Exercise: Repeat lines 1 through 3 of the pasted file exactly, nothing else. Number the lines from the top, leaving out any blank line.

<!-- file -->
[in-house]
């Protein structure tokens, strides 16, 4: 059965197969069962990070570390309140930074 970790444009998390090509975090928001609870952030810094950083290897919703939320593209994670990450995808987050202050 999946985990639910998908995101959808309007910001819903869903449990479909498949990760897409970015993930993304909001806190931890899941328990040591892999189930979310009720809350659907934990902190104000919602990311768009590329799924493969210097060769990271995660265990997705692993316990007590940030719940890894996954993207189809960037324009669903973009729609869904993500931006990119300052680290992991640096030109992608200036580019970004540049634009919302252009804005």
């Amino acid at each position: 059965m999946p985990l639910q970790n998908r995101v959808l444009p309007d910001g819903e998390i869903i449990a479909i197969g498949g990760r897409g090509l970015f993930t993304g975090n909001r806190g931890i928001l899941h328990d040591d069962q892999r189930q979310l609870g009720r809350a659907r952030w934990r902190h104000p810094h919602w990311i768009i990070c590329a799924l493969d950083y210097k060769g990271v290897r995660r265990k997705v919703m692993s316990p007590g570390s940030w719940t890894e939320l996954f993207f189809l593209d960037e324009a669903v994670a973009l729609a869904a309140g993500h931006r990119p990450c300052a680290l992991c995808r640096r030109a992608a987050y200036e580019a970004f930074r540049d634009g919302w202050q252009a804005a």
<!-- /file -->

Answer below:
[in-house]
């Protein structure tokens, strides 16, 4: 059965197969069962990070570390309140930074 970790444009998390090509975090928001609870952030810094950083290897919703939320593209994670990450995808987050202050 999946985990639910998908995101959808309007910001819903869903449990479909498949990760897409970015993930993304909001806190931890899941328990040591892999189930979310009720809350659907934990902190104000919602990311768009590329799924493969210097060769990271995660265990997705692993316990007590940030719940890894996954993207189809960037324009669903973009729609869904993500931006990119300052680290992991640096030109992608200036580019970004540049634009919302252009804005």
């Amino acid at each position: 059965m999946p985990l639910q970790n998908r995101v959808l444009p309007d910001g819903e998390i869903i449990a479909i197969g498949g990760r897409g090509l970015f993930t993304g975090n909001r806190g931890i928001l899941h328990d040591d069962q892999r189930q979310l609870g009720r809350a659907r952030w934990r902190h104000p810094h919602w990311i768009i990070c590329a799924l493969d950083y210097k060769g990271v290897r995660r265990k997705v919703m692993s316990p007590g570390s940030w719940t890894e939320l996954f993207f189809l593209d960037e324009a669903v994670a973009l729609a869904a309140g993500h931006r990119p990450c300052a680290l992991c995808r640096r030109a992608a987050y200036e580019a970004f930074r540049d634009g919302w202050q252009a804005a």